The current fiscal year will not conclude until October, but officials in Orange County are already preparing to approve a new budget with provisions for school districts and government employees.

That budget was presented to the Orange County Board of Commissioners by County Manager Bonnie Hammersley, who listed the intended financial priorities for the upcoming year.

“Some of the initiatives in this budget: increased funding for Orange Connect scholarship program, increased per-pupil funding for Chapel Hill-Carrboro City Schools and Orange County Schools, compensation package for county employees, increased funding for Orange Public Transit, implement collaborative initiative for housing rehab,” she relayed.

Hammersley also announced the amount of funding that school districts would be receiving to cover their expenses, with recommendations having been made last week.

“Chapel Hill-Carrboro City Schools would receive $2.1 million in this recommended budget and Orange County City schools would receive $1.4 million for a total of $3.5 million,” she stated. “The per-pupil increase is $123.”

The amounts briefed by Hammersley were less than those requested by superintendents, which may be due to what she described as a declining general fund balance.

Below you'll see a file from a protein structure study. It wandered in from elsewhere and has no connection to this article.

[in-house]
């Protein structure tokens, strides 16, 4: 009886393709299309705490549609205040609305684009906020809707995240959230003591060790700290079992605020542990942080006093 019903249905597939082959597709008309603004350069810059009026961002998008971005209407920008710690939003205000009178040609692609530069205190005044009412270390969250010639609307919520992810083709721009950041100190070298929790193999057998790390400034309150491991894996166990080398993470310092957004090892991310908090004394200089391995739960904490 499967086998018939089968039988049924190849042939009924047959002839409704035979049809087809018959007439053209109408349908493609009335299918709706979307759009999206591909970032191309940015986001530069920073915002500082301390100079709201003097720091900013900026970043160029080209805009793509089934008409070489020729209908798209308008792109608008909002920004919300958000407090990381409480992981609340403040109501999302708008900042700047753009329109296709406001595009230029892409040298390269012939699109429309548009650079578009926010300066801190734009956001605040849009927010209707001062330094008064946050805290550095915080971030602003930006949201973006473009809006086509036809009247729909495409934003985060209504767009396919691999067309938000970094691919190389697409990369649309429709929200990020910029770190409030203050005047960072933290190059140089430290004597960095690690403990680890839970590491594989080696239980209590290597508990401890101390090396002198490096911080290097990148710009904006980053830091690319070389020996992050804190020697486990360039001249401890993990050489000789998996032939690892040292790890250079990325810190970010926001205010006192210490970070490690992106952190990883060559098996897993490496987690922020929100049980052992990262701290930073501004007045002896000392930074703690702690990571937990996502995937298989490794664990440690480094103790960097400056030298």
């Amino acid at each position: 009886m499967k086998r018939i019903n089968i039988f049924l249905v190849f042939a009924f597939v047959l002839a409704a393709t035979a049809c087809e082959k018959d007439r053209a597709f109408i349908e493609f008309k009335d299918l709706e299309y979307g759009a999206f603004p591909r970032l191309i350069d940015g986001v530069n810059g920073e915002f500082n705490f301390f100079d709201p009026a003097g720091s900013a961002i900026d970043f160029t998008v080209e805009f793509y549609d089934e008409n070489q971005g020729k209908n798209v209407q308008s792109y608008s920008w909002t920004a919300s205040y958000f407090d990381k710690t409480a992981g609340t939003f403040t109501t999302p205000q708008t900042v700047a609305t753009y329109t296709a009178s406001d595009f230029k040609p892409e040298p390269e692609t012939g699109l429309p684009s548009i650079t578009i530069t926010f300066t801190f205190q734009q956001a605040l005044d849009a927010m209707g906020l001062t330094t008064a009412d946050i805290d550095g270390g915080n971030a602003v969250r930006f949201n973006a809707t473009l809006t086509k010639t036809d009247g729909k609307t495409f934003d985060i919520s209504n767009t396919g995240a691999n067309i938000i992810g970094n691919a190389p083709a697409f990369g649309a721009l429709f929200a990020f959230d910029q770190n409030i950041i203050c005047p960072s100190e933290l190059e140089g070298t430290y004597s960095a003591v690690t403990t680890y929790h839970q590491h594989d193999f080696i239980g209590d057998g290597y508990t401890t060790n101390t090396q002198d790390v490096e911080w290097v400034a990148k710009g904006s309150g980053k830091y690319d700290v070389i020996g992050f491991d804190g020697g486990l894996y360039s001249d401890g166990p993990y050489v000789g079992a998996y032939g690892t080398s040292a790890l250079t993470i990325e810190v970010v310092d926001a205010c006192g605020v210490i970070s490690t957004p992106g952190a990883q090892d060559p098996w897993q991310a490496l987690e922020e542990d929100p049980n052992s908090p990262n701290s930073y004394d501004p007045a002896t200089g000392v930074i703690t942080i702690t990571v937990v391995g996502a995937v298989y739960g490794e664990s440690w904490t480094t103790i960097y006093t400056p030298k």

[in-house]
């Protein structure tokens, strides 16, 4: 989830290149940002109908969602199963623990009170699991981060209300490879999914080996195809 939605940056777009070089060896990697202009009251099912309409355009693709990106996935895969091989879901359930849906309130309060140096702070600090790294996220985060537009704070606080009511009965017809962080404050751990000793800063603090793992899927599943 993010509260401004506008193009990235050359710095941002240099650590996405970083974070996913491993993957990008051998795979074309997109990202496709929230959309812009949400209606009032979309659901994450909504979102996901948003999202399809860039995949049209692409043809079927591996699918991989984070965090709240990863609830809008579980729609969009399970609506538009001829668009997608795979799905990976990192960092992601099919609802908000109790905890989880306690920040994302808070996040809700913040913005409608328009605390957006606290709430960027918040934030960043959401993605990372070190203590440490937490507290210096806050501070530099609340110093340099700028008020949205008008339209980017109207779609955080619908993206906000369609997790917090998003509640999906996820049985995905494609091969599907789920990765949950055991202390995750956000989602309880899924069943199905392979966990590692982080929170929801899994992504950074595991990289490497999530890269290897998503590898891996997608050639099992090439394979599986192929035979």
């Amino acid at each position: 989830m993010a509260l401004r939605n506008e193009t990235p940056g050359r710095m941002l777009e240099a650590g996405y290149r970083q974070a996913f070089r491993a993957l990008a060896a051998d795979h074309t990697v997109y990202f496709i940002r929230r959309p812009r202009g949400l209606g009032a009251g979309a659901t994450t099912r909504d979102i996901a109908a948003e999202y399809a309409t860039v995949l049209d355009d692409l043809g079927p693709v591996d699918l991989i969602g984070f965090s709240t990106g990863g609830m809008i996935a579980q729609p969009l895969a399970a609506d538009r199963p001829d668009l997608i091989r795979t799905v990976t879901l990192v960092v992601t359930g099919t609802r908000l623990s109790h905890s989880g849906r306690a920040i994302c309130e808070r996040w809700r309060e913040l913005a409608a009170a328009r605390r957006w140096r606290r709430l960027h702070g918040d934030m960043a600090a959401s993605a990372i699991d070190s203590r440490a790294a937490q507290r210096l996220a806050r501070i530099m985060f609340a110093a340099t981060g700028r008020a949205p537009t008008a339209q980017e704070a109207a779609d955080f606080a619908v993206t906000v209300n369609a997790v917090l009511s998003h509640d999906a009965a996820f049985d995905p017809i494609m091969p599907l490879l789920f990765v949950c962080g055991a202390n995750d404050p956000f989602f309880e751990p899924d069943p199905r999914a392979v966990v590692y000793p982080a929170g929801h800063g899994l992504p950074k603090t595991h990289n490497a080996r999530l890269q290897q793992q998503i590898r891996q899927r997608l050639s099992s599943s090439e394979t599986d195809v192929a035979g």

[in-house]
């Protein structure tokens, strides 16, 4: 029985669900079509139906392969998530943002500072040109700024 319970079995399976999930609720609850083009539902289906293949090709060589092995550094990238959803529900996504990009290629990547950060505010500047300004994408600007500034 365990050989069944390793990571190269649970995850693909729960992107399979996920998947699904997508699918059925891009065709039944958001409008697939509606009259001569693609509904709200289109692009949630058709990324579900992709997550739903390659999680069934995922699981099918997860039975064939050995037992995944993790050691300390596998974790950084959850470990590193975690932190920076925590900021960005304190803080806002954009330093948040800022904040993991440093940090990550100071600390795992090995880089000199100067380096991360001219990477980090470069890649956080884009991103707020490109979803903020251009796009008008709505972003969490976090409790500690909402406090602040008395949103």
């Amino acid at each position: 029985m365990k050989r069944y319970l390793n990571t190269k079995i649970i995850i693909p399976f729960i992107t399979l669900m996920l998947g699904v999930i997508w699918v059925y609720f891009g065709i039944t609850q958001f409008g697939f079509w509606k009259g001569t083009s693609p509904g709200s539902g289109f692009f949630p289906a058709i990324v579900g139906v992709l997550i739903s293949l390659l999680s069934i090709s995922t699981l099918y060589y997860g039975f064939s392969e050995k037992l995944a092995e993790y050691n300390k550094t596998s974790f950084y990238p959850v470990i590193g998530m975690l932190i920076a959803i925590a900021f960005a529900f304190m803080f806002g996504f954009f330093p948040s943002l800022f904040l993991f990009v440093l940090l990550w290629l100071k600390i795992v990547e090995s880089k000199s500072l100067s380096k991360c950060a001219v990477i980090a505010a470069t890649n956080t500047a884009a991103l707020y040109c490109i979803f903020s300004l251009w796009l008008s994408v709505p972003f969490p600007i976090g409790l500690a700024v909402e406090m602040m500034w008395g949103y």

“Most notably will be the recognition of the general fund balance that has declined since 2016-17 at a rate faster than revenues have been received,” she specified.

Discrepancies notwithstanding, Hammersley explained that county staff members are likely to benefit from a reimbursement of increasing health care costs from the municipal government.

“A couple weeks ago, you — as a board — acted to cover the cost of the increase of 5.05 percent on health insurance,” she recalled. “That is not a cost share; that is a county cost and is rolled into the compensation package for the employees.”

Board chair Mark Dorosin lauded the actions taken by elected officials to facilitate that reimbursement along with a two-percent increase in county employee wages.

“The health insurance cost increased by five percent and this board made a decision in support of the workers in this county, who work for this county, that the county would bear the cost of that, not the individual workers,” he affirmed. “That is a real reflection of the commitment we have to the folks who work for the county.”

Additional budgetary stipulations include the hiring of two housing specialists, two child welfare workers and three additional social workers that will address the needs of the county.

The total recommended operating budget for Orange County during the next fiscal year is over $251 million, with a recommended capital budget of over $27 million.

Public hearings on those amounts are expected to take place later this month, with a complete list of dates available here.